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4-20-2011 @ 9:28AM
I miss the good old burning crusade days. Sure it was harder to put a group together. But I find that by using summoning stones and asking people if they want to do a dungeon and perform a certain role makes them more dedicated to the run, if they join your group. And completing a dungeon gave me a greater sense of accomplishment back then and also netted me more good friends.http://www.swordsaxe.com/
4-20-2011 @ 9:45AM
I think this is a double edged sword. I started in early Wrath, so I can't speak about things in BC, but I did get all the way to 80 and spend a few months doing heroics before the new dungeon tool was added. I love that I can just queue up, go about my daily business, and then pop in to my dungeon uninterrupted from what I was doing before, and I don't miss the days of spamming the lfg and trade channel "lfg for the daily heroic". But on the other hand, I can't tell you the last time I made a new friend in wow, and this used to be something that happened all the time. You got to know people on your server, and you could sometimes make some great friends. Wow seems to have lost a lot of its social allure for the sake of convenience, but I don't know how many people would truly give up that convenience if given the choice.
4-20-2011 @ 10:38AM
I preferred the BC days, when it was ok NOT to get the daily heroic done. Every boss from Attunemen through Kil'jaeden provided badges. There wasn't a weekly cap, if you were good enough to kill everything - but then you didn't need to, right?Yea, I had a ton of failed groups in BC. Whatever, it was fun.
4-20-2011 @ 10:41AM
Lets not forget that anyone can still use server chat channels to find a group for a random, just like the old days. However the Call to Arms incentive makes that option less attractive for tanks.
4-20-2011 @ 4:29PM
If you've played since BC and regularly participated in dungeon runs, you know that the dungeon finder tool has removed a lot of the socialization that made running dungeons so rewarding, but on the other hand it is so damn convenient. The two cancel each other out for now, until someone comes up with a better idea.
4-20-2011 @ 5:03PM
I think that the big difference in Burning Crusade was the culture. During that point in WoW's evolution, it really was a virtual world. The dungeons and raids fit in very well with their environments and the story of the game, and the players were perceiving the world through the eyes of their characters. It was ok if you didn't run through a heroic every day. There was plenty of other stuff to do. When you were in a dungeon, you were working as a team, and failure was acceptable - these things were hard!We strayed away from "virtual world" and into "e-sport" sometime during Wrath. In many ways, WoW is now a giant graphical lobby, from which small teams go an engage in small amounts of repetitive content again and again (dungeons, battlegrounds, and to a lesser extent raids and arenas). In this new context, you aren't rewarded for existing in the world, exploring it, and doing cool things. Instead, you're rewarded primarily for repeating content as quickly as possible. There's no incentive for people to be patient. If you are slowing them down, you're directly hurting their bottom line. Since they aren't seeing the world through the eyes of their character, they don't see you as someone to be encouraged, taught, and helped along. Instead, they see you as an impediment. It's easier to kick you, or drop group, than offer advice and make another attempt. Tanks -- and to a lesser extent, healers -- have this worst, because they need to rely the most on other people behaving and acting patiently, whereas the other people have no real incentive (or, in the context of the game, desire) to be patient or behave well. Call to Arms attempts to address the symptoms of this (fewer people queuing as tanks) without addressing the underlying problem (the change in culture which has led to tanks shunning the LFG tool).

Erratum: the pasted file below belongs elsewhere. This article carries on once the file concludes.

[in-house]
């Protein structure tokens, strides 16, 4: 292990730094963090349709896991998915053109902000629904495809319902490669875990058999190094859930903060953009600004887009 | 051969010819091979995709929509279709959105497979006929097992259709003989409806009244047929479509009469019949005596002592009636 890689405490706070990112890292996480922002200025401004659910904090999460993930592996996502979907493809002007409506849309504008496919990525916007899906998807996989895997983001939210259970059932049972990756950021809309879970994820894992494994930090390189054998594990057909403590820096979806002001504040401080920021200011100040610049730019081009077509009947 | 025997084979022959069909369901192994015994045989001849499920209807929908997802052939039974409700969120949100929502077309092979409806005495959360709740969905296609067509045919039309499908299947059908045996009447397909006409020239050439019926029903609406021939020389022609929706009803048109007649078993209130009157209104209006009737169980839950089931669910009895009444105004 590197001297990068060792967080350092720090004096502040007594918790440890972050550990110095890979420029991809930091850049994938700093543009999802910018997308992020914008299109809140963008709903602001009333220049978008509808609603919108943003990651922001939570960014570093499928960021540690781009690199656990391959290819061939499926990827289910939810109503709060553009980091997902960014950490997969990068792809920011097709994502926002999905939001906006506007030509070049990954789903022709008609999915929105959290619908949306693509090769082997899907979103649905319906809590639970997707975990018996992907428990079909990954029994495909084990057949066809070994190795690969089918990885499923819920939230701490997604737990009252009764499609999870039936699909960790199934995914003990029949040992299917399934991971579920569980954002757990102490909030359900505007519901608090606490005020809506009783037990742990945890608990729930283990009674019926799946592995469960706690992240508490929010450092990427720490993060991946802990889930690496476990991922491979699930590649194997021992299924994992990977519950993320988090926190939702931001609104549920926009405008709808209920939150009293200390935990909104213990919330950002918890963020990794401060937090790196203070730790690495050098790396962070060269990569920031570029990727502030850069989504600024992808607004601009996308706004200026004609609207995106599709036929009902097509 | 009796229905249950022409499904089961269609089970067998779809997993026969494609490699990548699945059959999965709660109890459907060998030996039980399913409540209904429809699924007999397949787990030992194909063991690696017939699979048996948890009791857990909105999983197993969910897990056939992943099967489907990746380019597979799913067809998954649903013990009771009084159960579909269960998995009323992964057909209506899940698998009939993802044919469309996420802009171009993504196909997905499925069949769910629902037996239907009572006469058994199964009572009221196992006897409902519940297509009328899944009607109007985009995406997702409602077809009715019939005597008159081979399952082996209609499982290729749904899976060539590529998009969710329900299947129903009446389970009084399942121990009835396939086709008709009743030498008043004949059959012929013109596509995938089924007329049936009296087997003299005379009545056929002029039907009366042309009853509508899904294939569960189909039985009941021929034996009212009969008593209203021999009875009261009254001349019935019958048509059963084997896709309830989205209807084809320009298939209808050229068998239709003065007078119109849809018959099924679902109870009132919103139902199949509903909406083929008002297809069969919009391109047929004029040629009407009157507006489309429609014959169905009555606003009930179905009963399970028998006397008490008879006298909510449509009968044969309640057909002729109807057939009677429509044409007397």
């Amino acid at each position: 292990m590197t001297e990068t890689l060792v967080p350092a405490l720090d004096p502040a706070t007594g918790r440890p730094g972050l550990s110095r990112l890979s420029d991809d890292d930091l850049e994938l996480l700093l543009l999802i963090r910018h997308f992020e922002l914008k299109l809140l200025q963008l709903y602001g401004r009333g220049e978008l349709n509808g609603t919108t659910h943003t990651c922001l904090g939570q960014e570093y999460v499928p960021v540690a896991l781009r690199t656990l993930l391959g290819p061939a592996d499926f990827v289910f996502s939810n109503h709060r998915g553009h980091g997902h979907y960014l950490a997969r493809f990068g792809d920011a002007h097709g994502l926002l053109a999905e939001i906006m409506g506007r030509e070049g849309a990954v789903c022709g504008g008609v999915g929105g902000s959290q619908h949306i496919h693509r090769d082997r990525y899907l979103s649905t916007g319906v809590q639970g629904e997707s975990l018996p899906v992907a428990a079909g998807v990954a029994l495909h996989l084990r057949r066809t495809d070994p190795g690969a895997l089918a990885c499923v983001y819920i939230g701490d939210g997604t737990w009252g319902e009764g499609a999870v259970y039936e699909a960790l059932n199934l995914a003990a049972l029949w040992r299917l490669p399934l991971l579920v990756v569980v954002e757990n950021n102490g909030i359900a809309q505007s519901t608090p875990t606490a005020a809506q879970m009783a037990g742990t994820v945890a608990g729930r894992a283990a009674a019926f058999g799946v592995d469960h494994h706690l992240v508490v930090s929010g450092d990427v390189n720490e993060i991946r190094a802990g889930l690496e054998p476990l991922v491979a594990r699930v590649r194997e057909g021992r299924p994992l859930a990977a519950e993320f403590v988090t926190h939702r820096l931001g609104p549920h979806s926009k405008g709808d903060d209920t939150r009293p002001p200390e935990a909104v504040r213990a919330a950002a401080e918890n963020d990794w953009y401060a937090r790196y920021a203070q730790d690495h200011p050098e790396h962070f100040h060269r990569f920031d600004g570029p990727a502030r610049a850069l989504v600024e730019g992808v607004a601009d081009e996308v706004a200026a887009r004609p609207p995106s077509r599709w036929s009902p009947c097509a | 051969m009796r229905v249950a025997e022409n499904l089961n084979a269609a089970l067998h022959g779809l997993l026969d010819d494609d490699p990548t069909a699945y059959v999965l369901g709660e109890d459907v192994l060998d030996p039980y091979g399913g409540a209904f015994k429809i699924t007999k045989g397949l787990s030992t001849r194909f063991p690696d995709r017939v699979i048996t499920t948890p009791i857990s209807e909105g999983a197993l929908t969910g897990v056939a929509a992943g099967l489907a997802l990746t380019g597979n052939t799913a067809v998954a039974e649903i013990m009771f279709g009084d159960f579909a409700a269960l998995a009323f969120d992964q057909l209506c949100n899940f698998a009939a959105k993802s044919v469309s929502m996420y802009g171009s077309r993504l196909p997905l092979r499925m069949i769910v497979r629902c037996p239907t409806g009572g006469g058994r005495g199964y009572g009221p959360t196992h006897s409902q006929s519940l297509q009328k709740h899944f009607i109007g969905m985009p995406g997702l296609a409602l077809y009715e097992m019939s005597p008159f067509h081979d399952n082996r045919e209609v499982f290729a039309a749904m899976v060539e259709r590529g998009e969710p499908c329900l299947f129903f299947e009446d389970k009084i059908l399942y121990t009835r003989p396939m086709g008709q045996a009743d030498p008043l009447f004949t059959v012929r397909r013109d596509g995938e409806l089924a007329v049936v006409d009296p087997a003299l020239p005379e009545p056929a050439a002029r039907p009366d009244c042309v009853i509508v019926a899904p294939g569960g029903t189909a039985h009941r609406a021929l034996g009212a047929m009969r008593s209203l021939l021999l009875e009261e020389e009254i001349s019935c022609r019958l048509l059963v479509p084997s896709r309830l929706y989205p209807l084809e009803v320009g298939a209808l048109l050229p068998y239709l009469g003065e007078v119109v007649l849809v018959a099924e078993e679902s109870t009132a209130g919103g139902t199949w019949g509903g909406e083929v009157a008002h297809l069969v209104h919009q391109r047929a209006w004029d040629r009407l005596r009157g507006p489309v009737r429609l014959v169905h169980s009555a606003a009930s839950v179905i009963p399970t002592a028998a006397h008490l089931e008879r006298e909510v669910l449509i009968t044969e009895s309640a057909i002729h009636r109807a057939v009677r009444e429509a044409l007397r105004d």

4-20-2011 @ 6:39PM
in Late wrath it was common to see groups looking for achievement runs advertising in trade. It's not like they removed the ability to assemble a group or get to know people, it's still there. I can't see the Stone as a big thing, since only 2 people ever made the effort to head there, the others awaiting a summon...So, by all means, ask around in trade, assemble a group, look up the armory page on those that whisper you to decide if they at least know how to dress, if not enchant/gem, and use the DF to queue for a random or specific dungeon. Nothing is stopping you but the inconvenience of the "Old Way".
4-20-2011 @ 7:39PM
I should point out that I don't think we should return to a BC-type culture, though I have fond memories of it.The big problem now is that Blizzard is trying to give us BC-type content while maintaining a Wrath-type culture. This mismatch is leading to serious problems, especially with PUGs and the LFG tool. What we need to do is switch over to a Cataclysm culture and Cataclysm content, but I'm not sure what that would entail. A couple obvious suggestions are (1) let us have a cross-realm friends list so we can actually run with people again after meeting them via LFG; (2) scrap the current Justice/Valor points system...or at least the aspects of it that encourage us to try and run lots of heroics as a chore, rather than because we enjoy it. If the main point of the points system is to give people a path to gear up for raiding, then give us an alternate path. If the main point is to get people grouping and running dungeons for the fun of it, then give us some other incentive, along the lines of more interesting rewards for guild runs (to encourage social activity) or more interesting novelty rewards for dungeon runs (to encourage people to run them for fun rather than just for gear).
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